On The Wheel, the game was very much a secondary consideration to McIntyre mucking about with (suitably socially-distanced) celebrities, and this Christmas he was followed by the original comedy quiz where puns and pranks were more important than points and prizes. We’d last seen Blankety Blank on ITV over Christmas in 2016, where host David Walliams said, “We’re calling this a special rather than a pilot, so if it’s a flop we can pretend we only ever meant to make one”. And four years later, here came another “special”, this time with Bradley Walsh as the host battling with his misbehaving panel. Its return to its original channel saw it on Christmas Day for the first time since 1984, and while even Bradley wouldn’t put himself alongside Wogan and Dawson, it did well enough to suggest more might follow.
Two game shows back-to-back probably had less to do with any great clamour for the genre but because they were among the easiest programmes to make under the new restrictions. Drama was a different story and for a while, it looked like the festive Doctor Who might be the only new addition in the entire fortnight, having been filmed alongside the last series 12 months earlier. But as the industry got to grips with the challenges, production resumed and new programmes started to appear, so the Doctor wasn’t required for Christmas Day duty and could appear in its now-familiar New Year’s Day slot. Instead, Call the Midwife was able to appear on the big day as usual, the first major full-length BBC drama to have been completely filmed under Covid restrictions, and seemingly without any impact on its quality. After the Queen, this was the highest-rated show of the day, and for all that it still perhaps seems out of place on the 25th – Gavin & Stacey aside – no BBC programme has rated higher for several years now.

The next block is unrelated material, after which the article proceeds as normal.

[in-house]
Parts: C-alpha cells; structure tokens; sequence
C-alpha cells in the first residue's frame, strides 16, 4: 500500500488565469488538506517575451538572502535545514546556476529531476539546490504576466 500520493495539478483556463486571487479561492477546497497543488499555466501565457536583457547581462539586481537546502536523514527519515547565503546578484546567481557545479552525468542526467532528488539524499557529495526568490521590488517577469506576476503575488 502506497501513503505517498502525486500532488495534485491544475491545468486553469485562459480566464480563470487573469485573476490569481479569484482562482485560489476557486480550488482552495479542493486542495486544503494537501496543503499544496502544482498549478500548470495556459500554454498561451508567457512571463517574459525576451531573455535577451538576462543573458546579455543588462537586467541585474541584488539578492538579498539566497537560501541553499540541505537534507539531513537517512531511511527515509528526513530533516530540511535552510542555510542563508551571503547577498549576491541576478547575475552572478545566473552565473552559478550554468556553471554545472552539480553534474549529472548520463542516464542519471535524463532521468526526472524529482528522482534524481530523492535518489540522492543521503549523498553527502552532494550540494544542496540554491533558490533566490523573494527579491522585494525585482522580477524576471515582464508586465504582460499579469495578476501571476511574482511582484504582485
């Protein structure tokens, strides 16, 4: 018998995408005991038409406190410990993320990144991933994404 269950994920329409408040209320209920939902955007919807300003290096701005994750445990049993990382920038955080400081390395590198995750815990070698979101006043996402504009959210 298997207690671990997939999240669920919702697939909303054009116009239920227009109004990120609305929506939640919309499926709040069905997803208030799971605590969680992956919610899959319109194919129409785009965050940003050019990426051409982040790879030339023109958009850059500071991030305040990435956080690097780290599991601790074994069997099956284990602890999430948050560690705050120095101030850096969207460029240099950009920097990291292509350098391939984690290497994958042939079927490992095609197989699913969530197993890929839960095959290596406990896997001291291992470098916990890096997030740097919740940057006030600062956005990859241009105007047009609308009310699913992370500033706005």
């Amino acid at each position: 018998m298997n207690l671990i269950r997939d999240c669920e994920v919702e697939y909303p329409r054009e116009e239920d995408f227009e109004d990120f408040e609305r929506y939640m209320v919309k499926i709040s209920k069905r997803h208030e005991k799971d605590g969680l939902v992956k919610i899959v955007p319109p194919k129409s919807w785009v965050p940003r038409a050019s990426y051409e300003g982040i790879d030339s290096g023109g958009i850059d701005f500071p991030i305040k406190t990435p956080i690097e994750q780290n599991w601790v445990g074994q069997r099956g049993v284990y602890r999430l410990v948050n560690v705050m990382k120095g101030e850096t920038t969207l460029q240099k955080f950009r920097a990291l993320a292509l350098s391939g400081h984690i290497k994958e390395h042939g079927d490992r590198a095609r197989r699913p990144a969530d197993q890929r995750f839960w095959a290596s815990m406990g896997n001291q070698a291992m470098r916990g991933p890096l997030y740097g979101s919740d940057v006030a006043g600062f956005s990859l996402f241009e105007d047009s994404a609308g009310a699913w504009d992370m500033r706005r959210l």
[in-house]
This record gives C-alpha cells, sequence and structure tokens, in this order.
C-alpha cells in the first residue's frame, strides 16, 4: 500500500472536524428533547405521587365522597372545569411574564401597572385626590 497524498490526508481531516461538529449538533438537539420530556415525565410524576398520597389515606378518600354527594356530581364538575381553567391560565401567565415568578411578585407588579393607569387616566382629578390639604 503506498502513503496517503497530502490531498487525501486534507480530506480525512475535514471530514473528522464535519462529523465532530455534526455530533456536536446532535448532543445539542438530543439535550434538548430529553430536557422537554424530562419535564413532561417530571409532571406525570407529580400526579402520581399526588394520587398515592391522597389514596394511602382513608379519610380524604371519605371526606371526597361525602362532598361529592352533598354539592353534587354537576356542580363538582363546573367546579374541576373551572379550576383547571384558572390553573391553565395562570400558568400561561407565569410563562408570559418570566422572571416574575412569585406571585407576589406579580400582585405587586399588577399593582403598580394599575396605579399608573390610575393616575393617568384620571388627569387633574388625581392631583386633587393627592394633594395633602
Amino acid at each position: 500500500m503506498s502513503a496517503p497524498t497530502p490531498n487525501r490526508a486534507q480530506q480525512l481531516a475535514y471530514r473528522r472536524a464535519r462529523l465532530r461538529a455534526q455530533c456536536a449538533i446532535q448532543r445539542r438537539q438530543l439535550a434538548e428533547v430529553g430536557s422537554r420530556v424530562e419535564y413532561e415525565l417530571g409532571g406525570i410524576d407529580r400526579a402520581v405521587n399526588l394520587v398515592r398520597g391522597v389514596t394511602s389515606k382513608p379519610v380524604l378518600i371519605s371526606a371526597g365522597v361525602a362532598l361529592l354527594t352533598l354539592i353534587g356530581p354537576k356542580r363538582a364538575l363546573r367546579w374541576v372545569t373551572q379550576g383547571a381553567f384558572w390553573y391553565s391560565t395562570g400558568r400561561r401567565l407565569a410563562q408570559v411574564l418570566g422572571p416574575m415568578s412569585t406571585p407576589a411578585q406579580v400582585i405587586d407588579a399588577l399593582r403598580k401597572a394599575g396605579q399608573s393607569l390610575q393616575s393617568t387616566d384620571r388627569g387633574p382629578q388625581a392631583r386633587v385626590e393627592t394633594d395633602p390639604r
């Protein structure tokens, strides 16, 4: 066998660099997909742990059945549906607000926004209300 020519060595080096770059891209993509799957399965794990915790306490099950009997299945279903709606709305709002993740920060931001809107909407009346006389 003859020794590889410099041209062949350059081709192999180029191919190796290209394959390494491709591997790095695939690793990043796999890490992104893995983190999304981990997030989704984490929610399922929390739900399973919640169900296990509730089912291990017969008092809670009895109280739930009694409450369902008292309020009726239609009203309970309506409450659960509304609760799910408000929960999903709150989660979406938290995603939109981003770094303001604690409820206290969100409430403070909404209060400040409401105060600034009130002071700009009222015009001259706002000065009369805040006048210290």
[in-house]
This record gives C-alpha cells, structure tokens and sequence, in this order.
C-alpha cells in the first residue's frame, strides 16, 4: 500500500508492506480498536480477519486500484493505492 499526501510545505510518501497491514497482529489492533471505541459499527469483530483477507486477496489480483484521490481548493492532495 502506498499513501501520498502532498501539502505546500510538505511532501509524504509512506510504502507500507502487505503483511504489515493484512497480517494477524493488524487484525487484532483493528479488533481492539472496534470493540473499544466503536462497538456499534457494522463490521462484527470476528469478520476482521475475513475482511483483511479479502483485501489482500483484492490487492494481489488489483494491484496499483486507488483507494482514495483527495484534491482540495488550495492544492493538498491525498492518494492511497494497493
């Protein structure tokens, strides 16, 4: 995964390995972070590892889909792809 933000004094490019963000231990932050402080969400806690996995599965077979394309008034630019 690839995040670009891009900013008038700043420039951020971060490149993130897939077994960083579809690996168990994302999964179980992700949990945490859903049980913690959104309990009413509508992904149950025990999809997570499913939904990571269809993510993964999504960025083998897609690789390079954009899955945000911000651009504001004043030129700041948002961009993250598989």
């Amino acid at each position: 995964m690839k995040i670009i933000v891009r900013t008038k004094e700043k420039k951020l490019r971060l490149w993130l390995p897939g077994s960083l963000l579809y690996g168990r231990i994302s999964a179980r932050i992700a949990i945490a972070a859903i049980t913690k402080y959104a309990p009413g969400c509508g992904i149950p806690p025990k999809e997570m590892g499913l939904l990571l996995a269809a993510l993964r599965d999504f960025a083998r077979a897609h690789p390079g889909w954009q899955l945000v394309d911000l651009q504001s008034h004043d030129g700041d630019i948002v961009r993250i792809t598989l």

After 9pm came EastEnders, which this year started its, er, second series. Production of the soap was suspended, meaning it had to go off air completely for several weeks in the summer, but it was now back on our screens – although the additional hoops they had to jump through meant it was only appearing in 20-minute episodes. But they managed to offer up nearly a whole hour here, although the days when the Christmas Day visit to Albert Square was one of the most watched shows of the entire year were long past, and it didn’t even manage to get into BBC1’s top five for the day. After that at 10pm was another programme a bit past its best, Mrs Brown’s Boys, again without its usual studio audience. No longer troubling the top of the ratings, it still did decent business as far as BBC1’s comedy output went (which probably says more about BBC1’s comedy than about this show), with a new deal guaranteeing more episodes for many years to come.